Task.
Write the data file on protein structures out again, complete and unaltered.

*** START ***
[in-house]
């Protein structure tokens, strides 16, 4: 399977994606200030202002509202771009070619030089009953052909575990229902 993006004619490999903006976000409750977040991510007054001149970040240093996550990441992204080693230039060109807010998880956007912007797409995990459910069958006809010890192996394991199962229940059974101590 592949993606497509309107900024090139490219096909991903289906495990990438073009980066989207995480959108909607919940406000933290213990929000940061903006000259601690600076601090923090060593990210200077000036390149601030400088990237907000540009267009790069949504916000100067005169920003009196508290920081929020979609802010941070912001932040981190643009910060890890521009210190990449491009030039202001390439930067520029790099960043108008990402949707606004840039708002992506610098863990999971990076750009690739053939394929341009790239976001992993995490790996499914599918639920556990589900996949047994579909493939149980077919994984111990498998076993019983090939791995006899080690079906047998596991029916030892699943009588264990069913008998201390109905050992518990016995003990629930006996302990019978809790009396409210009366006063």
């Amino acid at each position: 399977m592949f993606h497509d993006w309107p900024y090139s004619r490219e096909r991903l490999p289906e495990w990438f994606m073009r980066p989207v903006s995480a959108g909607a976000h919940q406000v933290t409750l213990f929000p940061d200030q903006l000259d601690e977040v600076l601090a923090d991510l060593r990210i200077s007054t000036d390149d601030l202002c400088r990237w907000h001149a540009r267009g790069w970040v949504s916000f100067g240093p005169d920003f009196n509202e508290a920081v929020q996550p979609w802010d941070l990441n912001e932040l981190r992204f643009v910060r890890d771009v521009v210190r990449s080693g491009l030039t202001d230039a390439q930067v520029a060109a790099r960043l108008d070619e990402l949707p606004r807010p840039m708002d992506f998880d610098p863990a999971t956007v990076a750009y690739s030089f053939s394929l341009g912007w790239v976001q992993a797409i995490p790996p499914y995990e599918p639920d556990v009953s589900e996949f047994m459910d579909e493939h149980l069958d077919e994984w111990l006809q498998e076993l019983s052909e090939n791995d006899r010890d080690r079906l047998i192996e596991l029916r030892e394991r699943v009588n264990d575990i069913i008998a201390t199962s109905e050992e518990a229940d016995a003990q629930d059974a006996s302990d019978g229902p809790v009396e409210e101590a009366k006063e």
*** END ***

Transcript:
[in-house]
């Protein structure tokens, strides 16, 4: 399977994606200030202002509202771009070619030089009953052909575990229902 993006004619490999903006976000409750977040991510007054001149970040240093996550990441992204080693230039060109807010998880956007912007797409995990459910069958006809010890192996394991199962229940059974101590 592949993606497509309107900024090139490219096909991903289906495990990438073009980066989207995480959108909607919940406000933290213990929000940061903006000259601690600076601090923090060593990210200077000036390149601030400088990237907000540009267009790069949504916000100067005169920003009196508290920081929020979609802010941070912001932040981190643009910060890890521009210190990449491009030039202001390439930067520029790099960043108008990402949707606004840039708002992506610098863990999971990076750009690739053939394929341009790239976001992993995490790996499914599918639920556990589900996949047994579909493939149980077919994984111990498998076993019983090939791995006899080690079906047998596991029916030892699943009588264990069913008998201390109905050992518990016995003990629930006996302990019978809790009396409210009366006063």
């Amino acid at each position: 399977m592949f993606h497509d993006w309107p900024y090139s004619r490219e096909r991903l490999p289906e495990w990438f994606m073009r980066p989207v903006s995480a959108g909607a976000h919940q406000v933290t409750l213990f929000p940061d200030q903006l000259d601690e977040v600076l601090a923090d991510l060593r990210i200077s007054t000036d390149d601030l202002c400088r990237w907000h001149a540009r267009g790069w970040v949504s916000f100067g240093p005169d920003f009196n509202e508290a920081v929020q996550p979609w802010d941070l990441n912001e932040l981190r992204f643009v910060r890890d771009v521009v210190r990449s080693g491009l030039t202001d230039a390439q930067v520029a060109a790099r960043l108008d070619e990402l949707p606004r807010p840039m708002d992506f998880d610098p863990a999971t956007v990076a750009y690739s030089f053939s394929l341009g912007w790239v976001q992993a797409i995490p790996p499914y995990e599918p639920d556990v009953s589900e996949f047994m459910d579909e493939h149980l069958d077919e994984w111990l006809q498998e076993l019983s052909e090939n791995d006899r010890d080690r079906l047998i192996e596991l029916r030892e394991r699943v009588n264990d575990i069913i008998a201390t199962s109905e050992e518990a229940d016995a003990q629930d059974a006996s302990d019978g229902p809790v009396e409210e101590a009366k006063e």